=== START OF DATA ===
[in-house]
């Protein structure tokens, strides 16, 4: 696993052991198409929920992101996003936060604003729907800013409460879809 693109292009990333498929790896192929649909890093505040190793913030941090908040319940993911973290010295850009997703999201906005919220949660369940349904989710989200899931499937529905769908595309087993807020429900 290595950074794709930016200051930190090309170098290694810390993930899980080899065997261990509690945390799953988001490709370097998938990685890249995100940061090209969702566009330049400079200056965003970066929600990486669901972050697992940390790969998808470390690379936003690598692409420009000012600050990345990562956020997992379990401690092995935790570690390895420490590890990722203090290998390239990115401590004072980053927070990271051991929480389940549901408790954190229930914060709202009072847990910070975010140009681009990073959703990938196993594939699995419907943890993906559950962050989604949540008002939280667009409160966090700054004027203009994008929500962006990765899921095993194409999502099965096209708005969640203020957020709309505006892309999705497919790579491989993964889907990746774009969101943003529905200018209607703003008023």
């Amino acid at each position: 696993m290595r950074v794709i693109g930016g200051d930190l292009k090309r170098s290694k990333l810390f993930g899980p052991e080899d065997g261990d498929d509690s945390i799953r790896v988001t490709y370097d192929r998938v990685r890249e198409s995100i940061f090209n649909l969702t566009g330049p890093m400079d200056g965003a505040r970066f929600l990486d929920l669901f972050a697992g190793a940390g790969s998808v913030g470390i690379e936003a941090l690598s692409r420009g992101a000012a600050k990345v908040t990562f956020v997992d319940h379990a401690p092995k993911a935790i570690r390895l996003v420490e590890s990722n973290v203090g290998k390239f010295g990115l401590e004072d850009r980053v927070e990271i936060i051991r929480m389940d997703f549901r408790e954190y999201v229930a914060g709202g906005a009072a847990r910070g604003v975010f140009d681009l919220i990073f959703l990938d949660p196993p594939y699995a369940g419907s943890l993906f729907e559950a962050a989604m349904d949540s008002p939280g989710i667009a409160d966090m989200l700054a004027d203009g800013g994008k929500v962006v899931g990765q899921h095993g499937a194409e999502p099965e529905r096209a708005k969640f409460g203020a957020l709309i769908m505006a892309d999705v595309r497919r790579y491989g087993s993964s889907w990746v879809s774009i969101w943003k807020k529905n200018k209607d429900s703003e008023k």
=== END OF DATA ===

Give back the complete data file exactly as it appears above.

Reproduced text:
[in-house]
């Protein structure tokens, strides 16, 4: 696993052991198409929920992101996003936060604003729907800013409460879809 693109292009990333498929790896192929649909890093505040190793913030941090908040319940993911973290010295850009997703999201906005919220949660369940349904989710989200899931499937529905769908595309087993807020429900 290595950074794709930016200051930190090309170098290694810390993930899980080899065997261990509690945390799953988001490709370097998938990685890249995100940061090209969702566009330049400079200056965003970066929600990486669901972050697992940390790969998808470390690379936003690598692409420009000012600050990345990562956020997992379990401690092995935790570690390895420490590890990722203090290998390239990115401590004072980053927070990271051991929480389940549901408790954190229930914060709202009072847990910070975010140009681009990073959703990938196993594939699995419907943890993906559950962050989604949540008002939280667009409160966090700054004027203009994008929500962006990765899921095993194409999502099965096209708005969640203020957020709309505006892309999705497919790579491989993964889907990746774009969101943003529905200018209607703003008023």
């Amino acid at each position: 696993m290595r950074v794709i693109g930016g200051d930190l292009k090309r170098s290694k990333l810390f993930g899980p052991e080899d065997g261990d498929d509690s945390i799953r790896v988001t490709y370097d192929r998938v990685r890249e198409s995100i940061f090209n649909l969702t566009g330049p890093m400079d200056g965003a505040r970066f929600l990486d929920l669901f972050a697992g190793a940390g790969s998808v913030g470390i690379e936003a941090l690598s692409r420009g992101a000012a600050k990345v908040t990562f956020v997992d319940h379990a401690p092995k993911a935790i570690r390895l996003v420490e590890s990722n973290v203090g290998k390239f010295g990115l401590e004072d850009r980053v927070e990271i936060i051991r929480m389940d997703f549901r408790e954190y999201v229930a914060g709202g906005a009072a847990r910070g604003v975010f140009d681009l919220i990073f959703l990938d949660p196993p594939y699995a369940g419907s943890l993906f729907e559950a962050a989604m349904d949540s008002p939280g989710i667009a409160d966090m989200l700054a004027d203009g800013g994008k929500v962006v899931g990765q899921h095993g499937a194409e999502p099965e529905r096209a708005k969640f409460g203020a957020l709309i769908m505006a892309d999705v595309r497919r790579y491989g087993s993964s889907w990746v879809s774009i969101w943003k807020k529905n200018k209607d429900s703003e008023k």